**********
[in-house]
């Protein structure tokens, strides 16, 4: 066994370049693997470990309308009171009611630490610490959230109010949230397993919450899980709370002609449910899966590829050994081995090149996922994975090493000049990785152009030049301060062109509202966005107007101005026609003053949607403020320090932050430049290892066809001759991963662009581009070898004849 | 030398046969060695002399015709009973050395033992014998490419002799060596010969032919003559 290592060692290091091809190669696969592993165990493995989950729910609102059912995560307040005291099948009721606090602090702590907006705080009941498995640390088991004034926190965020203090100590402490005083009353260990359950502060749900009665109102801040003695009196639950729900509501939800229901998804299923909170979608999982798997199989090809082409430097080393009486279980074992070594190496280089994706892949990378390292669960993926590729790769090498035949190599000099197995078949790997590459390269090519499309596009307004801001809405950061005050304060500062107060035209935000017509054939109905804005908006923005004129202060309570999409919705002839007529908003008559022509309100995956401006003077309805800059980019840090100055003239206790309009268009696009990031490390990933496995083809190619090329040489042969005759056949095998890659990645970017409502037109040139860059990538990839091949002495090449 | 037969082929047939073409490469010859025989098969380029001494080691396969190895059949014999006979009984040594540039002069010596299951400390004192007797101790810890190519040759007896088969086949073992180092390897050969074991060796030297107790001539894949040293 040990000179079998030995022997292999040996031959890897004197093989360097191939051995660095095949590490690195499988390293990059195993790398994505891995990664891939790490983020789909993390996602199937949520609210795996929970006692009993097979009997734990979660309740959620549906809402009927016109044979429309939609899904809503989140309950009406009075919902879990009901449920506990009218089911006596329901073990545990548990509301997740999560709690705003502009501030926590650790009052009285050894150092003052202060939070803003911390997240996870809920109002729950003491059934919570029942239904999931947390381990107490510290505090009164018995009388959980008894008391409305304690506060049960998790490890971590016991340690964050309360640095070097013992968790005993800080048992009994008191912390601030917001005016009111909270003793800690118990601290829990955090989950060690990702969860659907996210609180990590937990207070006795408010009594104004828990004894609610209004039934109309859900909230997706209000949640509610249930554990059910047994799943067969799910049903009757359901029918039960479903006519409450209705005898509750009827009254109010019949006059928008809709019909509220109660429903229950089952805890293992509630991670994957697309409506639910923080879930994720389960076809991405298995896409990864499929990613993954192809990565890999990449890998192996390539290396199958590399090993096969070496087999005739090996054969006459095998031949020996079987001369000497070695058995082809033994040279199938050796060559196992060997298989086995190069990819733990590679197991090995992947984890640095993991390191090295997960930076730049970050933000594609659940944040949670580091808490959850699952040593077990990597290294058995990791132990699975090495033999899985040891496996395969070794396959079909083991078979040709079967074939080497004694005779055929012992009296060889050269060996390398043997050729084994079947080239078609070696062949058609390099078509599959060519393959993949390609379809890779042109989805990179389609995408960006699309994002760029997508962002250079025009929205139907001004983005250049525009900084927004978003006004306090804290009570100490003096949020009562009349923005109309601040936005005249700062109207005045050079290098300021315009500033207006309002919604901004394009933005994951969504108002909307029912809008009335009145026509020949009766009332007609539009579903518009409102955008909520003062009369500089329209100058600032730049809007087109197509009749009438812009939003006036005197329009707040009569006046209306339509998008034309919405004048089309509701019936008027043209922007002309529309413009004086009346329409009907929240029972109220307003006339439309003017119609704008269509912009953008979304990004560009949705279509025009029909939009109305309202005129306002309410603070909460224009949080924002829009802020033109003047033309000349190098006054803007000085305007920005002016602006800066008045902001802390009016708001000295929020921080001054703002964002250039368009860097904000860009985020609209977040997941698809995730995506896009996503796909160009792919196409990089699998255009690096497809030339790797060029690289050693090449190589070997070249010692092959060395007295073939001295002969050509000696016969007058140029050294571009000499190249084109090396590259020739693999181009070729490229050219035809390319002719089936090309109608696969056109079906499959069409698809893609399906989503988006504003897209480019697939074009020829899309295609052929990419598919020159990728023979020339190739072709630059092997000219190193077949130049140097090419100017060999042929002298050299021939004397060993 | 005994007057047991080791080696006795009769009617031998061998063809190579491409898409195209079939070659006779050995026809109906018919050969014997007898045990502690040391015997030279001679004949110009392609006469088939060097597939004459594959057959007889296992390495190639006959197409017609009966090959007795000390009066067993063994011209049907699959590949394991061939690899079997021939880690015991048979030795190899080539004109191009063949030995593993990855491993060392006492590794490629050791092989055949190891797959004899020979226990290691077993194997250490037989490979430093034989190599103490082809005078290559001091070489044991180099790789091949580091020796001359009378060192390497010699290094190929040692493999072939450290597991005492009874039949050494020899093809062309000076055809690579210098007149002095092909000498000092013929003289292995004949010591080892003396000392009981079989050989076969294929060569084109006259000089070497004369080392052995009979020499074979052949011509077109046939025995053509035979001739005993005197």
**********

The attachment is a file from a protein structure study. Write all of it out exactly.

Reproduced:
[in-house]
């Protein structure tokens, strides 16, 4: 066994370049693997470990309308009171009611630490610490959230109010949230397993919450899980709370002609449910899966590829050994081995090149996922994975090493000049990785152009030049301060062109509202966005107007101005026609003053949607403020320090932050430049290892066809001759991963662009581009070898004849 | 030398046969060695002399015709009973050395033992014998490419002799060596010969032919003559 290592060692290091091809190669696969592993165990493995989950729910609102059912995560307040005291099948009721606090602090702590907006705080009941498995640390088991004034926190965020203090100590402490005083009353260990359950502060749900009665109102801040003695009196639950729900509501939800229901998804299923909170979608999982798997199989090809082409430097080393009486279980074992070594190496280089994706892949990378390292669960993926590729790769090498035949190599000099197995078949790997590459390269090519499309596009307004801001809405950061005050304060500062107060035209935000017509054939109905804005908006923005004129202060309570999409919705002839007529908003008559022509309100995956401006003077309805800059980019840090100055003239206790309009268009696009990031490390990933496995083809190619090329040489042969005759056949095998890659990645970017409502037109040139860059990538990839091949002495090449 | 037969082929047939073409490469010859025989098969380029001494080691396969190895059949014999006979009984040594540039002069010596299951400390004192007797101790810890190519040759007896088969086949073992180092390897050969074991060796030297107790001539894949040293 040990000179079998030995022997292999040996031959890897004197093989360097191939051995660095095949590490690195499988390293990059195993790398994505891995990664891939790490983020789909993390996602199937949520609210795996929970006692009993097979009997734990979660309740959620549906809402009927016109044979429309939609899904809503989140309950009406009075919902879990009901449920506990009218089911006596329901073990545990548990509301997740999560709690705003502009501030926590650790009052009285050894150092003052202060939070803003911390997240996870809920109002729950003491059934919570029942239904999931947390381990107490510290505090009164018995009388959980008894008391409305304690506060049960998790490890971590016991340690964050309360640095070097013992968790005993800080048992009994008191912390601030917001005016009111909270003793800690118990601290829990955090989950060690990702969860659907996210609180990590937990207070006795408010009594104004828990004894609610209004039934109309859900909230997706209000949640509610249930554990059910047994799943067969799910049903009757359901029918039960479903006519409450209705005898509750009827009254109010019949006059928008809709019909509220109660429903229950089952805890293992509630991670994957697309409506639910923080879930994720389960076809991405298995896409990864499929990613993954192809990565890999990449890998192996390539290396199958590399090993096969070496087999005739090996054969006459095998031949020996079987001369000497070695058995082809033994040279199938050796060559196992060997298989086995190069990819733990590679197991090995992947984890640095993991390191090295997960930076730049970050933000594609659940944040949670580091808490959850699952040593077990990597290294058995990791132990699975090495033999899985040891496996395969070794396959079909083991078979040709079967074939080497004694005779055929012992009296060889050269060996390398043997050729084994079947080239078609070696062949058609390099078509599959060519393959993949390609379809890779042109989805990179389609995408960006699309994002760029997508962002250079025009929205139907001004983005250049525009900084927004978003006004306090804290009570100490003096949020009562009349923005109309601040936005005249700062109207005045050079290098300021315009500033207006309002919604901004394009933005994951969504108002909307029912809008009335009145026509020949009766009332007609539009579903518009409102955008909520003062009369500089329209100058600032730049809007087109197509009749009438812009939003006036005197329009707040009569006046209306339509998008034309919405004048089309509701019936008027043209922007002309529309413009004086009346329409009907929240029972109220307003006339439309003017119609704008269509912009953008979304990004560009949705279509025009029909939009109305309202005129306002309410603070909460224009949080924002829009802020033109003047033309000349190098006054803007000085305007920005002016602006800066008045902001802390009016708001000295929020921080001054703002964002250039368009860097904000860009985020609209977040997941698809995730995506896009996503796909160009792919196409990089699998255009690096497809030339790797060029690289050693090449190589070997070249010692092959060395007295073939001295002969050509000696016969007058140029050294571009000499190249084109090396590259020739693999181009070729490229050219035809390319002719089936090309109608696969056109079906499959069409698809893609399906989503988006504003897209480019697939074009020829899309295609052929990419598919020159990728023979020339190739072709630059092997000219190193077949130049140097090419100017060999042929002298050299021939004397060993 | 005994007057047991080791080696006795009769009617031998061998063809190579491409898409195209079939070659006779050995026809109906018919050969014997007898045990502690040391015997030279001679004949110009392609006469088939060097597939004459594959057959007889296992390495190639006959197409017609009966090959007795000390009066067993063994011209049907699959590949394991061939690899079997021939880690015991048979030795190899080539004109191009063949030995593993990855491993060392006492590794490629050791092989055949190891797959004899020979226990290691077993194997250490037989490979430093034989190599103490082809005078290559001091070489044991180099790789091949580091020796001359009378060192390497010699290094190929040692493999072939450290597991005492009874039949050494020899093809062309000076055809690579210098007149002095092909000498000092013929003289292995004949010591080892003396000392009981079989050989076969294929060569084109006259000089070497004369080392052995009979020499074979052949011509077109046939025995053509035979001739005993005197």